Why is it lung lichen gone from Ohio? It’s probably due to a multiplicity of factors that prevailed during the late 19th, and early 20th centuries: air pollution and disturbance of old-growth forests. Now that conditions are better for it to grow, perhaps a lack of propagules is keeping it from reestablishing itself. While eventually a warbler or vireo might fly in from some north woods with a little piece of lungwort on its foot, this might be a good candidate for a deliberate reintroduction.

Photo of lungwort growing on a tree in Maine

Lungwort growing on a tree in Maine

This is what lungwort looks like, growing on a tree in Maine. It’s a beautiful lichen and that just might still be growing in in a bottomland forest somewhere in Ohio, or it might soon return. Keep an eye out for it the next time you go hiking!

About the Author: Bob Klips is Associate Professor Emeritus in the department of EEOBiology at The Ohio State University. He currently assists with moss and lichen databasing in the OSU herbarium. His research focuses on bryophyte ecology.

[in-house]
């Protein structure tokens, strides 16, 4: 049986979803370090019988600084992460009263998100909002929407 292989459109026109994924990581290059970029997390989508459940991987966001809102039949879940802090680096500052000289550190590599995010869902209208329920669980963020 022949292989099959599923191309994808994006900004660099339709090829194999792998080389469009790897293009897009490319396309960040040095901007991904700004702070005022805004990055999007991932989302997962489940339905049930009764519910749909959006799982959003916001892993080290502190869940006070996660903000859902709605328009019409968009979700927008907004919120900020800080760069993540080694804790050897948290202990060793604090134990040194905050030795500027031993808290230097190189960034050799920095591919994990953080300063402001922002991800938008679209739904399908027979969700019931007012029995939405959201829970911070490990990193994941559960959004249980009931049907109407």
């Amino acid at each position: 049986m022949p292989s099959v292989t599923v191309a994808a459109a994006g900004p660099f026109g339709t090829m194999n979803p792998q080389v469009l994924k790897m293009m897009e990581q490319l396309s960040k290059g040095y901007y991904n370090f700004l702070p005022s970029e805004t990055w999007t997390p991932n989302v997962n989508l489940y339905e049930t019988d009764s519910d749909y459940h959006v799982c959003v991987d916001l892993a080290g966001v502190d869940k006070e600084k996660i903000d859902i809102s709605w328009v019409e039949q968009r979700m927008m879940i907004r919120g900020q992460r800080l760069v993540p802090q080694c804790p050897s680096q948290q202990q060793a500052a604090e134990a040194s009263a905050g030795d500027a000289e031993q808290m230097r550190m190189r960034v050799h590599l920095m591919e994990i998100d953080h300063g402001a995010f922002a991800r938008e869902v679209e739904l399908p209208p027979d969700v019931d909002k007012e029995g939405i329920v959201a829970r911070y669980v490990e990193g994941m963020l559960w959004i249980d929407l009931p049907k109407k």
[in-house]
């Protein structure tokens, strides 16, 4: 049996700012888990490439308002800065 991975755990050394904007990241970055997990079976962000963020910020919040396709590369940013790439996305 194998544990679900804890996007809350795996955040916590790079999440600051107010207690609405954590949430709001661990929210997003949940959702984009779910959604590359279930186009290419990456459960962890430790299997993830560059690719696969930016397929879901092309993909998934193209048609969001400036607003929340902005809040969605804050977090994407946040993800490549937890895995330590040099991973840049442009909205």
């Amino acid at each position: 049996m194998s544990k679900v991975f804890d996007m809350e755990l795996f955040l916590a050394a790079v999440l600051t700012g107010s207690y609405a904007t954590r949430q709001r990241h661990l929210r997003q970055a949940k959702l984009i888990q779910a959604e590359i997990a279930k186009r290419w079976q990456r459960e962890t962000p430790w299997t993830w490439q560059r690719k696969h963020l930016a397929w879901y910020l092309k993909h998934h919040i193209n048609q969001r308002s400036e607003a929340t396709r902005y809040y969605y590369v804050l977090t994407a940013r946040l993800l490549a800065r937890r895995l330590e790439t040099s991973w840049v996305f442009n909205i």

Meet the Seaweeds

In this post, I would like for you to meet some of the algae that are to be placed in the OSU herbarium that I collected and processed into specimens from shorelines close to Eagle Hill Field Station in Maine, July 2016 (see below).

This slideshow requires JavaScript.

During part of the class, students were introduced to the ethnobotany of algae, i.e., human uses for seaweeds. Brown algae usually contain a polysaccharide, algin, in their cell walls. Algin is used in industry, food and pharmaceuticals to thicken and stabilize products. Examples of products that contain algin include ice cream, yogurt, soups and sauces, medicine tablets and antacids, toothpaste, lotion, lipstick and paint.

Below is some ethnobotanical information that I learned about the species of algae in the slideshow above.